The separate biasing of each channel, i.e. the separate connection of each channel to the power supply through the collector of the first transistors, such as 381, prevents adjacent channels from "talking" via the power supply. Thus, it provides isolation when the channel is off. As mentioned above, the emitter of transistor 304 is connected to the first emitter of transistor 308. The node 380 defined by the latter connection is connected to the collector of transistor 306. The base of transistor 306 is connected to the output of latch A1. Line 244 applies the shift register data signal to latch A1, which signal is passed to the next latch via line 386. A clock signal is also applied to clock the latch, as is known in the art. Latch A1 is also referenced to ground separately from the other latches in the multiplexer to produce an accurate, repeatable bias lever for the control switch comprising latch A1 and transistor 306. The emitter of transistor 306 is connected to the -3.0 volt voltage source through resistor 360. When latch A1 goes high it turns transistor 306 on, which provides a current source for the amplifier circuit passing through the first emitter of transistor 308 and comprising transistors 304 and 308, activating this amplifier and thus turning on channel 1 of the "A" multiplexer 317. This electrically connects the input associated with this channel to the output 322 of muxamp 302, the output 113 of multipurpose probe 106, and to the selected output 129 or 130 of probe system 100.
Node 380 is also connected to ground through diode 354, the cathode of which is connected to ground, and is connected to the +1.35 volt voltage supply through resistor 361. The combination of diode 354 tied to ground and the connection to the +1.35 voltage source through resistor 361 forces node 380, and the emitter pair 381 and 382 to which node 380 connects, to a controlled shut-off voltage when the channel is not connected, and further assists in reducing coupling between the channels. Preferably the controlled shut-off voltage is about 0.75 volts, which reverse biases the base/emitter junctions of transistors 304 and 308 when latch A1 is off.
The circuit between input In18 and the last emitter of transistor 328 is identical in structure and function as the circuit between In1 and the first emitter of transistor 306, except that the latch A18 is in a different position in the shift register of latches and thus its function will be determined by the bit in that position. This latter circuit, together with output 322, or equivalently, outputs 242 and 113, defines the eighteenth channel associated with "A" section. Likewise each of the other circuits between the other inputs In2 through In17 and the corresponding emitter define a probe channel.
The collectors of transistors 308 and 328 are connected to the base of transistor 310, to a +6.0 volt power source through resistor 363, and to ground through resistor 362 and capacitor 370 connected in series. The collector of transistor 310 is connected to a +2.0 volt power source, and its emitter is connected to the base of transistor 312 and the muxamp output 322 through resistor 364. The collector of transistor 312 is connected to the +1.35 power source and its emitter is connected to output 322. The output 322 is also connected to the bases of transistors 308 and 328 through resistor 316 to provide the feedback. The bases of transistors 308 and 328 are also connected to ground through resistor 578 and to the offset voltage input 392 through resistor 366. The offset voltage is applied from calibration control module 122 (FIG. 1) and provides a means for trimming the muxamp 302 circuit for calibration purposes.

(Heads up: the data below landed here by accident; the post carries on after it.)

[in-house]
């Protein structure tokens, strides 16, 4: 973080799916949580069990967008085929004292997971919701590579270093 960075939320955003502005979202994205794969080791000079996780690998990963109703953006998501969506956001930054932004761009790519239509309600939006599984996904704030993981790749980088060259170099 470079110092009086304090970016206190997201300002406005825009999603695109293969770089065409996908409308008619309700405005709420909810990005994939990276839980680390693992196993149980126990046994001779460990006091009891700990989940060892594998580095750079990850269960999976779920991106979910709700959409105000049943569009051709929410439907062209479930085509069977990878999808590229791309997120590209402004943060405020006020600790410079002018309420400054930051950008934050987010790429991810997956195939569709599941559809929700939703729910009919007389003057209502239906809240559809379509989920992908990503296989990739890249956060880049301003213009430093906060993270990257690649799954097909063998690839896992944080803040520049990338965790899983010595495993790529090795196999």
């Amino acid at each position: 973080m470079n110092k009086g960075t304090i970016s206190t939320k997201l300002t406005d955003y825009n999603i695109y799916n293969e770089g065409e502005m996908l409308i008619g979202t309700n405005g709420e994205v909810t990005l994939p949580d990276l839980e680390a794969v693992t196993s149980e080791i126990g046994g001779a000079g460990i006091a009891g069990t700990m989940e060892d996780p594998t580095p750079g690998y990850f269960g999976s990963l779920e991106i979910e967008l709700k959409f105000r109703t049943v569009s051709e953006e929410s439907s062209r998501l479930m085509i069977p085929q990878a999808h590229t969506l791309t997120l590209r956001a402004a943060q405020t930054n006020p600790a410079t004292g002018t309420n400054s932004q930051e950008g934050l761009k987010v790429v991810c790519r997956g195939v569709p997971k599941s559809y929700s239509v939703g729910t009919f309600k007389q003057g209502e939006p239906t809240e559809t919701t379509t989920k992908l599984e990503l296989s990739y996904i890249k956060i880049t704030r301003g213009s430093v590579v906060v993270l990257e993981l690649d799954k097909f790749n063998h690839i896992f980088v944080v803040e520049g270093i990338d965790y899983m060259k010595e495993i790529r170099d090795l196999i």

Output 322 also is connected to the collector of transistor 314. The base of transistor 314 is connected to a -1.44 volt power source and its emitter is connected to the -3.0 volt power source through resistor 365. This circuit provides a bias for transistors 310 and 312 at a value that permits transistors to operate as desired.
The muxamp output 322 connects to IC output 242 through other circuitry (not shown) which adjusts the gain of the IC 240, which circuitry is not pertinent to the present invention, and thus will not be discussed herein. Likewise there is an identical muxamp that connects between the inputs 241 and the output 243, which muxamp likewise contains eighteen emitter pair amplifiers which define eighteen "B" channels.
The implementation of the probe circuitry on the multiplexer IC chip 240 is a key factor in obtaining the density of circuitry to permit eighteen or more probe channels, each with high signal integrity and high band width. However, this implementation makes it difficult, if not impossible to properly terminate the cable 110 within the circuitry 240, which leads to signal reflections from the IC 240 back through the cable 110. Further the small physical size of IC 240 makes it practically impossible to eliminate coupling between the inputs 241, since the inputs 241 are necessarily so close together. This results in reverse coupling between the inputs; that is, some of the signal from one input in the forward direction, i.e., the direction from the probe tip 108 to the multiplexer IC 240, will couple to the adjacent inputs in the reverse direction, i.e. the direction from the multiplexer IC 240 to the probe tip 108. It is a feature of the invention that, with respect to signals in the inverse direction, capacitor 216 and resistor 212 together match the output impedance of the probe tip 108 to the input impedance of cable 110. This permits any signal that reflects from the cable/IC interface and which couples from adjacent channels to dissipate in resistor 212 and capacitor 216. If this reverse signal is not absorbed, it would reflect from the distal end of probe input 205, and return into the probe channel 280 associated with the first probe tip 108, and seriously degrade the performance of the probe 106. Thus, by a judicious but simple design that causes the reverse signal to be removed from the circuit in the probe tip, the use of an integrated circuit 240 to implement the probe becomes possible, and a seemingly insurmountable problem is solved.
There has been described a novel analog signal test probe which provides multi-channel capability with high signal integrity and band width, and which has many other advantages. It is evident that, now that the invention has been fully disclosed, those skilled in the art may now make numerous uses and modifications of the specific embodiment described, without departing from the inventive concepts. For example, now that it is seen that the removal of the reverse signals enables a dense array of probe channels to be practical, other designs to remove the reverse signals may also be used. The invention may be incorporated with any probe design in which it is useful. Or equivalent components or circuits can be substituted for the various components and circuits described. Additional features may be added. A greater or lesser number of parts may be used. Consequently, the invention is to be construed as embracing each and every novel feature and novel combination of features present in and/or possessed by the test probe described.